Companion plantings of some kind have been practiced throughout agricultural history. Some of the earliest written documents on gardening discuss these relationships. Early settlers discovered American First Nations people were using an interplanting scheme of corn-bean-squash that balanced the requirements of each crop for light, water, and nutrients. In the 1800's, hemp (cannabis) was often planted around a cabbage field to keep away the white cabbage butterflies in Holland. In many parts of the world today, subsistence farmers and organic gardeners grow two or more crops simultaneously in a given area to achieve a certain benefit.

Companion planting is the practice of locating particular plants near one another because they enhance plant growth, discourage pests and diseases, or have some other beneficial effect. When selecting your companion plants consider more than which pests are deterred. Think about what each plant adds or takes away from the soil and what effect the proximity of strong herbs may have on the flavour of your vegetables. Avoid placing two heavy feeders or two shallow rooted plant types near each other.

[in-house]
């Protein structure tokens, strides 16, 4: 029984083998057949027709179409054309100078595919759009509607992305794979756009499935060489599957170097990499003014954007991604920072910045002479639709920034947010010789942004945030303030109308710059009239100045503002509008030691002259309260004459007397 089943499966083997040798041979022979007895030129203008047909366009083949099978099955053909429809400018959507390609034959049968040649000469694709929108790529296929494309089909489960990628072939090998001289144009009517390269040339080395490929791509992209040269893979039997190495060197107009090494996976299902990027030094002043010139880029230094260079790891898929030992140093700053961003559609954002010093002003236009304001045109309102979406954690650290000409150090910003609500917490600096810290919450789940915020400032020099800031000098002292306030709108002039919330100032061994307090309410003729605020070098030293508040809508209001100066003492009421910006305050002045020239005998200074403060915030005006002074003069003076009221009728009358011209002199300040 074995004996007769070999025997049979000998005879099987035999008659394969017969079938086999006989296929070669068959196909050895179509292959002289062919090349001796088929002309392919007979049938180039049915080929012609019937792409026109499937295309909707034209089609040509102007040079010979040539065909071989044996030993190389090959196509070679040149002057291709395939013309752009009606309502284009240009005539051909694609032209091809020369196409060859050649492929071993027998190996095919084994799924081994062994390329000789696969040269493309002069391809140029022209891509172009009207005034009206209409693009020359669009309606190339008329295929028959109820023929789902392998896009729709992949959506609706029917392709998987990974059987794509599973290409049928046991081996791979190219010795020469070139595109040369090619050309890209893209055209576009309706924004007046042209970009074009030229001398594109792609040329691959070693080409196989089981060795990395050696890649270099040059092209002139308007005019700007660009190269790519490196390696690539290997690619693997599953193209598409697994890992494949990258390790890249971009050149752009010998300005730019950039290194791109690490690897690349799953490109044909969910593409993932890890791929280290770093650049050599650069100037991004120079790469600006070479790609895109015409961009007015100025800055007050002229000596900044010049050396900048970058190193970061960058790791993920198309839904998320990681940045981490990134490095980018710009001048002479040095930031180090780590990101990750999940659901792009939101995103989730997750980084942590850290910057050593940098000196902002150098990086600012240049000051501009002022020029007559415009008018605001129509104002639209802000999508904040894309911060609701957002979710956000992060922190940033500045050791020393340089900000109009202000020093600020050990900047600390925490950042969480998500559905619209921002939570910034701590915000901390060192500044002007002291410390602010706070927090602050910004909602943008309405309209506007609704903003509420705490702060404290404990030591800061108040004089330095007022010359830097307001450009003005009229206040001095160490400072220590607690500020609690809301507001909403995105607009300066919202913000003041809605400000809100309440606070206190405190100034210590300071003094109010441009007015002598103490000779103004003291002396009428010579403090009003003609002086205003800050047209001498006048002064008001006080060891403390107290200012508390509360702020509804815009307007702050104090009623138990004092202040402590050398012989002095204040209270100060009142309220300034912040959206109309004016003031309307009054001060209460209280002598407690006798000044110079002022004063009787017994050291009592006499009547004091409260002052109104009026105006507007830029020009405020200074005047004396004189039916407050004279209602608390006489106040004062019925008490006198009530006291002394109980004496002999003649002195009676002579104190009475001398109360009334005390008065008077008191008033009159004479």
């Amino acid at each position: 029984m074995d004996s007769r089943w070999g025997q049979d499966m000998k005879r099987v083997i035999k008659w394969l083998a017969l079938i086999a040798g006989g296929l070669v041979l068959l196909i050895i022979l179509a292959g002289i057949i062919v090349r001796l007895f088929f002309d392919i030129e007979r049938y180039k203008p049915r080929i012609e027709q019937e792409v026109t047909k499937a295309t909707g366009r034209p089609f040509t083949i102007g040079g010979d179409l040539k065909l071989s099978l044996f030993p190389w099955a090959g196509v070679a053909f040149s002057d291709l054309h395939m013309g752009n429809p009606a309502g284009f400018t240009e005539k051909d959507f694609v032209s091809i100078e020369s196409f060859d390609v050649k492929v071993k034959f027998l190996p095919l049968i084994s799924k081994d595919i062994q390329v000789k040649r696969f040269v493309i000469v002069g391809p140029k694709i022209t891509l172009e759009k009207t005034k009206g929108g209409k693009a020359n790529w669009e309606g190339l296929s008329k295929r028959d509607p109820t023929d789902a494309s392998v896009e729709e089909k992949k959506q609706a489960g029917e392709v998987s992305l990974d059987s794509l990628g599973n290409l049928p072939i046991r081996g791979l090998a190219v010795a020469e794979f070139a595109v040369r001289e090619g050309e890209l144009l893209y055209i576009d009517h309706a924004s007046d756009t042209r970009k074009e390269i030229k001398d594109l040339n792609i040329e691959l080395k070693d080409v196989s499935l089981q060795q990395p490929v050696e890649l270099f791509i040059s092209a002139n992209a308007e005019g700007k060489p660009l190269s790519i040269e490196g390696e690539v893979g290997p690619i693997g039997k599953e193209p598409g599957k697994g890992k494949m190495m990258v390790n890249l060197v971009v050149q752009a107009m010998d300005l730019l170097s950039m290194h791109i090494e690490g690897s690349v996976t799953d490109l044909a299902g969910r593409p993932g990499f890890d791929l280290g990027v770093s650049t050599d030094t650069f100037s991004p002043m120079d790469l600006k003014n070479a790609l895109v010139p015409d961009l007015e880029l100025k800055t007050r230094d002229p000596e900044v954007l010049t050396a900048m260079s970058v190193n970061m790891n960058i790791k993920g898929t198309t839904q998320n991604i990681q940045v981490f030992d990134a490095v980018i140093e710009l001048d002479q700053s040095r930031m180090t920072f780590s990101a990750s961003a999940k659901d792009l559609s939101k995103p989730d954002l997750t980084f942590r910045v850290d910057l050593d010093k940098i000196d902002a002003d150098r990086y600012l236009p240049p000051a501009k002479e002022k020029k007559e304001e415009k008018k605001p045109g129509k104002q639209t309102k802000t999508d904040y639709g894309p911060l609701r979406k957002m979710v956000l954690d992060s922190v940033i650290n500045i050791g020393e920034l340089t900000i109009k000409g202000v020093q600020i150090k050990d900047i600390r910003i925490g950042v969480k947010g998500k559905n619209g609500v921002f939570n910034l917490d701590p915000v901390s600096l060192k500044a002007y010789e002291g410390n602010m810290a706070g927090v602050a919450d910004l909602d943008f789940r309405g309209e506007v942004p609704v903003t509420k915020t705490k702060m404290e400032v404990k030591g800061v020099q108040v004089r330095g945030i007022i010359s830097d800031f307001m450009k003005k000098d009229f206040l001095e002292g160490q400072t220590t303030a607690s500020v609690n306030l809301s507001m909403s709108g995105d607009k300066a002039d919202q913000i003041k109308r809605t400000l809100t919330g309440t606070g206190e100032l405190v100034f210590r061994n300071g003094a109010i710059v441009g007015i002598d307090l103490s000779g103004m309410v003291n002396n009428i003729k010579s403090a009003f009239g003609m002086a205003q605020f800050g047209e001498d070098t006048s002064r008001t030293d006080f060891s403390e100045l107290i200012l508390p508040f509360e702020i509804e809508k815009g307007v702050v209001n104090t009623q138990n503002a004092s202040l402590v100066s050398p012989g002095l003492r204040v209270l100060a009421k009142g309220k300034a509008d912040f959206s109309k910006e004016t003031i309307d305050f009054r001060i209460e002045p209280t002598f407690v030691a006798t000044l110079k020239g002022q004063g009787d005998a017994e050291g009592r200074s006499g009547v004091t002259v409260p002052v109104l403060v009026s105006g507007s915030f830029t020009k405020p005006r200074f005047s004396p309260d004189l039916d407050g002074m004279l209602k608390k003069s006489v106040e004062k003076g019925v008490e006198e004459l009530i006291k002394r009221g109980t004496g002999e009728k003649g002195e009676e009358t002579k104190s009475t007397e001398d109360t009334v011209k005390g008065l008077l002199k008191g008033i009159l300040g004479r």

Many gardeners find that they can discourage harmful pests, without losing the beneficial allies, when they use companion planting as an important part of an integrated pest management system. For example, chives or garlic planted between rows of peas or lettuce help control aphids. Marigolds planted throughout the garden discourage many insects. Rosemary, thyme, sage, catmint, hyssop, or mixtures of all three between rows of cabbage helps deter the white cabbage moth. Horseradish planted at the corners of potato patches deters the potato beetle. Garlic planted near roses repels aphids and Nasturtium planted around the garden also deters aphids.